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About illness

#beingillisawesome

Spoiler: it’s really, really not.

Here’s a bit more about my illness. After having a longterm intestinal infection and ongoing digestive complications, I was admitted to hospital in March. When I was admitted, I was dangerously dehydrated, had lost 6 kilos in a month, and was still trying to work 50 hour weeks. A normal ‘inflammation marker’ is 5. Mine was 400.

It was terrifying. After two days, my gastroenterologist told me I had Ulcerative Colitis, a chronic inflammatory bowel disease which can make life pretty unlivable. I was devastated, and spent several weeks researching and coming to terms with this.

Fortunately, though causing me more distress, they later revoked that diagnosis – and replaced it with “We don’t know.” They know I have inflammation in my intestines, they know I have developed severe allergies to foods I used to be fine with, and they know my immune system periodically tries to attack itself. But they don’t have a name for it, and they don’t know when, or if, it will stop.

For several months, this was about all I ate:

Breakfast Having such a vague prognosis is one of the things that has made my journey so difficult. I’ve learned that there is so much about our bodies, and medicine, that we just don’t understand. I always presumed that I could present to the doctor, he could diagnose me, and I could be fixed. But my GP and my two specialists are just taking shots in the dark (although my GP is the only one who has admitted to me that he is at a loss).

I never expected to be sick for so long, and really, it’s only been a few months. I really feel for people with chronic pain and illnesses that they’ve been dealing with for years. It is an incredibly hard road, for many reasons.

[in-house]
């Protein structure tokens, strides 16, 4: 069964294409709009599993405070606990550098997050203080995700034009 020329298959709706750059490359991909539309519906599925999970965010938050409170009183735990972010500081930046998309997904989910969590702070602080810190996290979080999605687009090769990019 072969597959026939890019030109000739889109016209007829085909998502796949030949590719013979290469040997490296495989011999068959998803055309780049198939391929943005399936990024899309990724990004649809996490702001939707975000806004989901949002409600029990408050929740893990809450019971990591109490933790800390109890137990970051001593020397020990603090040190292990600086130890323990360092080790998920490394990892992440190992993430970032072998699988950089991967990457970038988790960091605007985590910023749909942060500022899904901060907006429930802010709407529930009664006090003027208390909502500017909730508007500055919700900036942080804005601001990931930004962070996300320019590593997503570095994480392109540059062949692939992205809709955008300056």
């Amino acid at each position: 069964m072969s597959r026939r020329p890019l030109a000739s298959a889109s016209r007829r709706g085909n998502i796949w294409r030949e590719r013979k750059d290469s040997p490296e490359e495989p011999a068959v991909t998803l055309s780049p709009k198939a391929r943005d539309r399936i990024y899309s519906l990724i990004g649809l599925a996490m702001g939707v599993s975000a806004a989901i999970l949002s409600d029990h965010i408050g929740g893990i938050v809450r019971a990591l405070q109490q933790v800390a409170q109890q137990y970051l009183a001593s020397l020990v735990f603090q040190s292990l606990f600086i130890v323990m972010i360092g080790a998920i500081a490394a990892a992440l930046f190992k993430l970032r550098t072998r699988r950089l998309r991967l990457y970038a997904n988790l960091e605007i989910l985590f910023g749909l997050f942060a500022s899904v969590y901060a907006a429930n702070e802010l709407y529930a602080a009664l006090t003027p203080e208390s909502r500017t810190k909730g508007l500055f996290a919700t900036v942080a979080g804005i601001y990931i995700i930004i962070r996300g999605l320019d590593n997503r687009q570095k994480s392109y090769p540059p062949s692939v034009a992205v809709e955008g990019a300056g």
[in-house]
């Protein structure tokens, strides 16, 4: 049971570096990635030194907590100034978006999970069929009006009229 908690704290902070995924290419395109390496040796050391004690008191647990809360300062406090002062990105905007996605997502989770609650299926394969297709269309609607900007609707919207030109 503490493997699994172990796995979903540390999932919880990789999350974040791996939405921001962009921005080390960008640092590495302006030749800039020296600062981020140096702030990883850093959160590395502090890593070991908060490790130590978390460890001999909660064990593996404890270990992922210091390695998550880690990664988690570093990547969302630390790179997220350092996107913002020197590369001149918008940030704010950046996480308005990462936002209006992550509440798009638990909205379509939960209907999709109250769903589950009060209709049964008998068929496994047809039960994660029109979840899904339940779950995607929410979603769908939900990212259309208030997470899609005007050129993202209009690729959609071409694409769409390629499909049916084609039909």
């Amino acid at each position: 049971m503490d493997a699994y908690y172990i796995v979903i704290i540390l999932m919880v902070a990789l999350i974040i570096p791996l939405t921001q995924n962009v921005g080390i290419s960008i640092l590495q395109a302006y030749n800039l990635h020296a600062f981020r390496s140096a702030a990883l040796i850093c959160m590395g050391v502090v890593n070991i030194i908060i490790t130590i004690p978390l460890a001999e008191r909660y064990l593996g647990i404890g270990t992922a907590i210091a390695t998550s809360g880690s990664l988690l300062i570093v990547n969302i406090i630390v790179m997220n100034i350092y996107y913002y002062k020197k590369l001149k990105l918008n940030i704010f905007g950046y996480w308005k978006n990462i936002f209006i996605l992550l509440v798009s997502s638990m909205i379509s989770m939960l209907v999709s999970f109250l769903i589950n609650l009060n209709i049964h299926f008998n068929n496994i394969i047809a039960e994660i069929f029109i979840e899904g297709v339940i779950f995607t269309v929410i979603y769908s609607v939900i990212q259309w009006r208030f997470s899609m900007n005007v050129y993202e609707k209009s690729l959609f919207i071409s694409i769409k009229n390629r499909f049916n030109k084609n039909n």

Breakfast2

Obviously, I had to cut back on work and that has had massive implications for me, which I want to discuss in later posts. I have to deal with pain, medication, an extremely strict diet, and many, many questions from people who want to support me but who don’t understand – and there’s nothing more I can tell them.

I’m ill. I’m exhausted, often in pain, often nauseous, and a lot of what I loved in my life has had to be put on hold, until I don’t know when.

But feeling sorry for yourself is a sneaky hate spiral (hat tip to Hyperbole and a Half) which will only make my health worse, and I try not to do it very often. I have bad days but most of the time I try to focus on the future, and remind myself I live in one of the most beautiful places on earth.

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About writehandedgirl

Sarah is a writer who is passionate about social justice, feminism, politics, and cats. She is a columnist and poet and currently lives in Nelson. You can follow Sarah on Twitter (@writehandedgirl) or read more of her writing at writehanded.org

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